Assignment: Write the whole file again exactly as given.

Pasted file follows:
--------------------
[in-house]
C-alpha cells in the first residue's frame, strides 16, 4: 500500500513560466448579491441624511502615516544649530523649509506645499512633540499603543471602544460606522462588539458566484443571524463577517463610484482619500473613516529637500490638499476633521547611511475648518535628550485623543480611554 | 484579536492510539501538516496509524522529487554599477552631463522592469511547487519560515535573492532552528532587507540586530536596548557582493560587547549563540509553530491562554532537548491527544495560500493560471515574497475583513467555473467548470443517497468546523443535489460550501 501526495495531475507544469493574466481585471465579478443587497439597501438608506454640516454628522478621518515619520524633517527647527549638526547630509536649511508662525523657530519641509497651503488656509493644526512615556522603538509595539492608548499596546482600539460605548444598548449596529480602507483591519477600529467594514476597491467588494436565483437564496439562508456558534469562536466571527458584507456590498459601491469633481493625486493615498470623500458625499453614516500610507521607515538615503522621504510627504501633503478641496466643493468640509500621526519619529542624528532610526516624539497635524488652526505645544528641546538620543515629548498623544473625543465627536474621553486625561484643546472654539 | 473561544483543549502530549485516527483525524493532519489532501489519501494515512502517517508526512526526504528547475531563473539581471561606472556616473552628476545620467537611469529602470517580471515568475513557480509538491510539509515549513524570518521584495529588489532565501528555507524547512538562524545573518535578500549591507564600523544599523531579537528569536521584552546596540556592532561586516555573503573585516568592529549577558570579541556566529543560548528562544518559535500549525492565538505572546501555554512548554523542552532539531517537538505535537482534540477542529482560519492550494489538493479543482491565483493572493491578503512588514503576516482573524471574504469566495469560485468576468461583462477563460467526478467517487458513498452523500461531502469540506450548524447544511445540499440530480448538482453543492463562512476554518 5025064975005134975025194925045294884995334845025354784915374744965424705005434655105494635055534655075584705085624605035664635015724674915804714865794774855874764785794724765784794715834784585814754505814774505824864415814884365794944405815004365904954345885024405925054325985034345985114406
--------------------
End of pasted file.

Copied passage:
[in-house]
C-alpha cells in the first residue's frame, strides 16, 4: 500500500513560466448579491441624511502615516544649530523649509506645499512633540499603543471602544460606522462588539458566484443571524463577517463610484482619500473613516529637500490638499476633521547611511475648518535628550485623543480611554 | 484579536492510539501538516496509524522529487554599477552631463522592469511547487519560515535573492532552528532587507540586530536596548557582493560587547549563540509553530491562554532537548491527544495560500493560471515574497475583513467555473467548470443517497468546523443535489460550501 501526495495531475507544469493574466481585471465579478443587497439597501438608506454640516454628522478621518515619520524633517527647527549638526547630509536649511508662525523657530519641509497651503488656509493644526512615556522603538509595539492608548499596546482600539460605548444598548449596529480602507483591519477600529467594514476597491467588494436565483437564496439562508456558534469562536466571527458584507456590498459601491469633481493625486493615498470623500458625499453614516500610507521607515538615503522621504510627504501633503478641496466643493468640509500621526519619529542624528532610526516624539497635524488652526505645544528641546538620543515629548498623544473625543465627536474621553486625561484643546472654539 | 473561544483543549502530549485516527483525524493532519489532501489519501494515512502517517508526512526526504528547475531563473539581471561606472556616473552628476545620467537611469529602470517580471515568475513557480509538491510539509515549513524570518521584495529588489532565501528555507524547512538562524545573518535578500549591507564600523544599523531579537528569536521584552546596540556592532561586516555573503573585516568592529549577558570579541556566529543560548528562544518559535500549525492565538505572546501555554512548554523542552532539531517537538505535537482534540477542529482560519492550494489538493479543482491565483493572493491578503512588514503576516482573524471574504469566495469560485468576468461583462477563460467526478467517487458513498452523500461531502469540506450548524447544511445540499440530480448538482453543492463562512476554518 5025064975005134975025194925045294884995334845025354784915374744965424705005434655105494635055534655075584705085624605035664635015724674915804714865794774855874764785794724765784794715834784585814754505814774505824864415814884365794944405815004365904954345885024405925054325985034345985114406